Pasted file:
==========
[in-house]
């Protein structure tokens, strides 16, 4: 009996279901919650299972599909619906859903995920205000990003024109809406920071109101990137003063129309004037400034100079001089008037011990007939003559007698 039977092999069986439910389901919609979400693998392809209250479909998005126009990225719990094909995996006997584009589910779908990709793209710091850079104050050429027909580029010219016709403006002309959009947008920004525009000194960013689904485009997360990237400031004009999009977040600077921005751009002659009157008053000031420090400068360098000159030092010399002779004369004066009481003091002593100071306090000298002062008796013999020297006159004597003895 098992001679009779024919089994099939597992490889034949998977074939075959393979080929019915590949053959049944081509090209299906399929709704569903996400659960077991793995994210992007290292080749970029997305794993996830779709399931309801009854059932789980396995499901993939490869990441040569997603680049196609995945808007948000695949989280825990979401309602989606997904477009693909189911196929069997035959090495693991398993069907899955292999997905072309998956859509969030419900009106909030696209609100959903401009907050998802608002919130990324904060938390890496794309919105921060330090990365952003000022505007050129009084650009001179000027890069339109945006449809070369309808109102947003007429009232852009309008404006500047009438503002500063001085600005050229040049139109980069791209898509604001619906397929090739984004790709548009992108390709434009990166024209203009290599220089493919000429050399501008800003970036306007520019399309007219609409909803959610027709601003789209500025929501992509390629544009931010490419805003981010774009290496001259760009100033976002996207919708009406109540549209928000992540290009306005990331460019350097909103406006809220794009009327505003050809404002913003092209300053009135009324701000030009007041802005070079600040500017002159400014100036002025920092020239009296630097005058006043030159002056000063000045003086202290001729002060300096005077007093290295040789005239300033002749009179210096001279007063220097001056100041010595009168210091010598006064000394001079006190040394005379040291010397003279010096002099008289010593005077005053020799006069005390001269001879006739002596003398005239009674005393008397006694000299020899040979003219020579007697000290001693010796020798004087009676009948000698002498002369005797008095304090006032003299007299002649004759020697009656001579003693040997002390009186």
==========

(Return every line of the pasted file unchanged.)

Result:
[in-house]
């Protein structure tokens, strides 16, 4: 009996279901919650299972599909619906859903995920205000990003024109809406920071109101990137003063129309004037400034100079001089008037011990007939003559007698 039977092999069986439910389901919609979400693998392809209250479909998005126009990225719990094909995996006997584009589910779908990709793209710091850079104050050429027909580029010219016709403006002309959009947008920004525009000194960013689904485009997360990237400031004009999009977040600077921005751009002659009157008053000031420090400068360098000159030092010399002779004369004066009481003091002593100071306090000298002062008796013999020297006159004597003895 098992001679009779024919089994099939597992490889034949998977074939075959393979080929019915590949053959049944081509090209299906399929709704569903996400659960077991793995994210992007290292080749970029997305794993996830779709399931309801009854059932789980396995499901993939490869990441040569997603680049196609995945808007948000695949989280825990979401309602989606997904477009693909189911196929069997035959090495693991398993069907899955292999997905072309998956859509969030419900009106909030696209609100959903401009907050998802608002919130990324904060938390890496794309919105921060330090990365952003000022505007050129009084650009001179000027890069339109945006449809070369309808109102947003007429009232852009309008404006500047009438503002500063001085600005050229040049139109980069791209898509604001619906397929090739984004790709548009992108390709434009990166024209203009290599220089493919000429050399501008800003970036306007520019399309007219609409909803959610027709601003789209500025929501992509390629544009931010490419805003981010774009290496001259760009100033976002996207919708009406109540549209928000992540290009306005990331460019350097909103406006809220794009009327505003050809404002913003092209300053009135009324701000030009007041802005070079600040500017002159400014100036002025920092020239009296630097005058006043030159002056000063000045003086202290001729002060300096005077007093290295040789005239300033002749009179210096001279007063220097001056100041010595009168210091010598006064000394001079006190040394005379040291010397003279010096002099008289010593005077005053020799006069005390001269001879006739002596003398005239009674005393008397006694000299020899040979003219020579007697000290001693010796020798004087009676009948000698002498002369005797008095304090006032003299007299002649004759020697009656001579003693040997002390009186």